Christ has divided judgment up into two separate functions. For those who will be blessed, He will delegate the honor of blessing to others, including His twelve at Jerusalem, (Matt. 19: 28, 1 Ne. 12: 9) and twelve Nephite disciples (3 Ne. 27: 27). Their judgment is honorary, however, because they are given no discretion in the matter. The Lord will decide the judgment. It is His alone, so as to insure it will be the right decision. (3 Ne. 27: 27.) For those who are to be cursed, however, Christ will be the one who pronounces the judgment. (D&C 29: 27-29.)

It is of terrible significance that these statements come from the Lord who alone holds the right to judge.  He sacrificed His life for all, and is the Savior and Redeemer, seeking to save all who will come to Him.  This is the same Lord who pronounces the words through Nephi: Cursed is he that putteth his trust in man, or maketh flesh his arm, or shall hearken unto the precepts of men, save their precepts shall be given by the power of the Holy Ghost. Wo be unto the Gentiles, saith the Lord God of Hosts!” (2 Ne. 28: 31-32.)

The message is delivered by Nephi. The words are the Lord’s. The merciful and loving Christ who suffered for all that they might not suffer if they would repent (D&C 19: 16), is announcing His pessimism about the latter-day gentile effort to obtain repentance. Why do we seem destined to fail? Why is repentance so difficult for us? What terrible “precepts of men” hold us bound in chains that we cannot break free.

Several have made comments on the question of how we are to repent and come to Christ.  There is a fundamental first step to be taken which the Lord has explained repeatedly in His teachings. I have written about this often, including in my first and last books.

In the chapter on the Atonement in Come, Let Us Adore Him there is an explanation given of what Christ suffered and what obligations are devolving on us as a result. We must do as He did, suffer in like manner, and forgive all offenses. His infinite suffering cannot be replicated in one sense, but in our own sphere and time we do suffer offenses and abuses. We are required to forgive as He forgave. It is our own forgiveness of others that qualifies us to receive forgiveness from Him. When we harbor grudges and resentments, we cut ourselves off from His Atonement. IF we are to be forgiven we must in turn FORGIVE others.  In The Second Comforter it is shown how we must make intercession on behalf of others, even our enemies, if we are to have a hope in Christ. We must lay down the burden of sin to enter into His presence. Much of that “sin” in each of our lives has been the offenses against us, and the resentment and anger we hold from these abuses. There are people who have done you wrong. There are some who did so intentionally. When you forgive them, and plead on their behalf for the Lord to also forgive them in sincerity and love, you are not far from the Kingdom of Heaven. Your Lord did this. You must do as He did to be like Him. It is the only way to understand your Lord. In this, you must suffer as He did, choosing to forgive offenses rather than to seek justice. When you show mercy, you merit mercy. The beginning of repentance is found in forgiving others.

Your just claims for retribution must be surrendered. Your worthy desire to have vindication must be abandoned. Your right to have judgment against the ones who abused you must be forfeited. And you must go on to pray for their forgiveness.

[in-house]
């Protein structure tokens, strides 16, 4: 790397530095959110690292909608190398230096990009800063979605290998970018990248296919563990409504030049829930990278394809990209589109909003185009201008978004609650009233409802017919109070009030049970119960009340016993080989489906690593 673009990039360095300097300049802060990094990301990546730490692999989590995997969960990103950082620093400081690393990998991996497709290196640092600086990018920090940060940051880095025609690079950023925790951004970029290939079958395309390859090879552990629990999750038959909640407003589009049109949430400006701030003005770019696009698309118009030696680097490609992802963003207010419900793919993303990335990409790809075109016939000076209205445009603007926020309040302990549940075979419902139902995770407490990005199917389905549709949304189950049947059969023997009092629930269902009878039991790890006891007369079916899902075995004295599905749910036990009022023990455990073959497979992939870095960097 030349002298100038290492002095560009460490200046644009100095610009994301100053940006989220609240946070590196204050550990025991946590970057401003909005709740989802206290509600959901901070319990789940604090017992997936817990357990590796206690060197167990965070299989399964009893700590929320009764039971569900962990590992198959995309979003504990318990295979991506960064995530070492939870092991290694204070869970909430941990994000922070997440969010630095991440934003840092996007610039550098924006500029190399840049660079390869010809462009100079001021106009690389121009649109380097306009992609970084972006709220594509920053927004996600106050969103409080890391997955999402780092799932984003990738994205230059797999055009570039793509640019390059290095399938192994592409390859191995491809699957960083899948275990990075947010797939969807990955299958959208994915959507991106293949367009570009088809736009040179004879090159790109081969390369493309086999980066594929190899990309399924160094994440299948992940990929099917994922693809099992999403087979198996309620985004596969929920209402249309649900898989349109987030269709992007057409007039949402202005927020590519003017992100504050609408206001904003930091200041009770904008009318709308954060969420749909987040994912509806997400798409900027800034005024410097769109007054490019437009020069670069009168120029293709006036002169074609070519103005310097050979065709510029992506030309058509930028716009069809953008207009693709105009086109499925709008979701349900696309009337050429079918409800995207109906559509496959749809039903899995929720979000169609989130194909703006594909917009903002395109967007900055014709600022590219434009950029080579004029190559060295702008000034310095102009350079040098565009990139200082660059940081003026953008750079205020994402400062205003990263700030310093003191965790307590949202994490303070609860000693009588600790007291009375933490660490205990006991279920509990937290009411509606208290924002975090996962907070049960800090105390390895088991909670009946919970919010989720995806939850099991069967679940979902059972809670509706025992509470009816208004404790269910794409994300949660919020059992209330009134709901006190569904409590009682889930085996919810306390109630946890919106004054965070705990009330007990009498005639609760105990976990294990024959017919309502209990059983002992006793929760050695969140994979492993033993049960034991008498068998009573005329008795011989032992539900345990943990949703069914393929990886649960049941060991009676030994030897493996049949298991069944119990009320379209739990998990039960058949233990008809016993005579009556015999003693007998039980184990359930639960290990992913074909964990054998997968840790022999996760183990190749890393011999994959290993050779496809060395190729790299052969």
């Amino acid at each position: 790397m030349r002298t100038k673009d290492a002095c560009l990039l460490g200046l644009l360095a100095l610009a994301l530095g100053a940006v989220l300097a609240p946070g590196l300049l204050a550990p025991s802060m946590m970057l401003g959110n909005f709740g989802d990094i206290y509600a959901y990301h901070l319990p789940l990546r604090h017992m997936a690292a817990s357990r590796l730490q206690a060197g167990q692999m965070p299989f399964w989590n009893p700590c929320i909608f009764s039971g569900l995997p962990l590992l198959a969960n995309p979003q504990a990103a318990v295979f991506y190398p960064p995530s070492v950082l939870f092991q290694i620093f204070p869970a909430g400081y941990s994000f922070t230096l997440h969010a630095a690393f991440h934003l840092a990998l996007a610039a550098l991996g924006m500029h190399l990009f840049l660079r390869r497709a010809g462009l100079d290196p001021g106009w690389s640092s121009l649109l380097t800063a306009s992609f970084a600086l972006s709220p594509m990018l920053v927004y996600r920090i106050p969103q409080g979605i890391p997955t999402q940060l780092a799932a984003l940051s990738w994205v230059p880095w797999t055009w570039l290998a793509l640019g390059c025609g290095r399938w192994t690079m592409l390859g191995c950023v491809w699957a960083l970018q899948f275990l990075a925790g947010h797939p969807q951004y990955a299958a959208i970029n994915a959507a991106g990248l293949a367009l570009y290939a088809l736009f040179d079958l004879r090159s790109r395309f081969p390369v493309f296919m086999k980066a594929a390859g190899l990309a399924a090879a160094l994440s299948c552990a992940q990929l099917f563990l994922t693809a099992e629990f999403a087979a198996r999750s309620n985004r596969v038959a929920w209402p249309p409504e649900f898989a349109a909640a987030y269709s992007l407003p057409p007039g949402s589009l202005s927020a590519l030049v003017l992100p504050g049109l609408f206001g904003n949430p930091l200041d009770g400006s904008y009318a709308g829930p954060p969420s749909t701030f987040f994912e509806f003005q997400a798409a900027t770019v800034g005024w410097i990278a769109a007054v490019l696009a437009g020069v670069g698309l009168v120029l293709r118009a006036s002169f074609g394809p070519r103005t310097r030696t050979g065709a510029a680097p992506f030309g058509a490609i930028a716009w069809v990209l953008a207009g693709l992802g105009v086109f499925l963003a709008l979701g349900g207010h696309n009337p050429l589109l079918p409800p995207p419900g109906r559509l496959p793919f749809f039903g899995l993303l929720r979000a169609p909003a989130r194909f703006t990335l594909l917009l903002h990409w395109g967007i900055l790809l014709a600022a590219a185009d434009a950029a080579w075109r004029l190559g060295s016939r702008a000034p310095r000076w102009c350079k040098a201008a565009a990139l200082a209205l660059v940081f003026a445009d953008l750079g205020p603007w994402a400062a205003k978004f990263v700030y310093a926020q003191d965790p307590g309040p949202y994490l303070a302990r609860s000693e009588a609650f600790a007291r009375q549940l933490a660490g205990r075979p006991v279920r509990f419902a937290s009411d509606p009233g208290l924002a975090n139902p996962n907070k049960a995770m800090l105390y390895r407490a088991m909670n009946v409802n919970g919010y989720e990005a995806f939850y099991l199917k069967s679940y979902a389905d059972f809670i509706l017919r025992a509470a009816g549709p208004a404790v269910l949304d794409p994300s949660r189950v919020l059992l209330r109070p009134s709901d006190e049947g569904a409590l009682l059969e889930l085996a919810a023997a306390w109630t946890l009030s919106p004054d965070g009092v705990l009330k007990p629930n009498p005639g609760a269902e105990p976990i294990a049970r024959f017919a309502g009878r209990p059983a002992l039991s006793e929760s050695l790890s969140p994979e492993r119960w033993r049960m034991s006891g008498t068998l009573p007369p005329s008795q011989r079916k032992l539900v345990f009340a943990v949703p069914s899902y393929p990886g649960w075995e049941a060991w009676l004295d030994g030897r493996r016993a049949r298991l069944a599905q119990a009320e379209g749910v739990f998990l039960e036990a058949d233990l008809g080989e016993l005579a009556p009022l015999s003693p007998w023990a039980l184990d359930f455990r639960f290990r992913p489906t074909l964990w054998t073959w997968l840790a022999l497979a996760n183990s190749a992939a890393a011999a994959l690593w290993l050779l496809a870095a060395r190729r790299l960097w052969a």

If you have read all I have written you already know this. I am disappointed to have those who have not read what I’ve written trying to make sense of this blog. It will make absolutely no sense if it is not seen as an extension of what I’ve already covered. Even this brief statement about the relationship between your own salvation and redemption through following Christ is a brief note, a cryptic signal, and altogether inadequate to explain the matter. The careful, patient and fulsome explanation has been laid out elsewhere in what I’ve written. You must go there to see why, along with the many places in scripture where the Lord has made the matter clear.

Nephi takes no delight in pronouncing these wo’s and writing the “cursing” the latter-day gentiles face. The Lord takes even less. He suffered and died to make salvation possible for these very same latter-day gentiles. He would save them all. But to do so it is absolutely necessary to bluntly warn those whom He loves. Enos recorded his own ministry and how it was affected by the audience he addressed: “And there was nothing save it was exceeding harshness, preaching and prophesying of wars, and contentions, and destructions, and continually reminding them of death, and the duration of eternity, and the judgments and the power of God, and all these things—stirring them up continually to keep them in the fear of the Lord. I say there was nothing short of these things, and exceedingly great plainness of speech, would keep them from going down speedily to destruction. And after this manner do I write concerning them.” (Enos 1: 23.)

Why would a joyful Lord, who delights in our own happiness, speak in terms of “wo’s” and “cursing” to us? What is it about us as His audience that compels Him to rebuke us? Have you thought of the standard in Section 121 (“reproving betimes with sharpness when moved upon by the Holy Ghost”) as part of this rebuke?

He so completely loves us that John equated Him with love. (1 John 4: 8.) Can you imagine the frustration it causes our Lord to have to speak in these terms to us?

Why do we not repent? Why do we harbor and protect our sins? Why do we worship men rather than God? Why do we cleave to the precepts of men rather than the Holy Ghost? Why do we resist the truth when it is declared to us. Why do we demand that the truth be conformed to our understanding of the precepts of men? Why do we measure the things of God against our own traditions? Why do we not abandon instantly our false notions, and stop arguing against the truth which is in Christ? Why do we think any institution, fellowship, association or man can lead us to salvation instead of Christ alone who can save? (2 Ne. 31: 19.)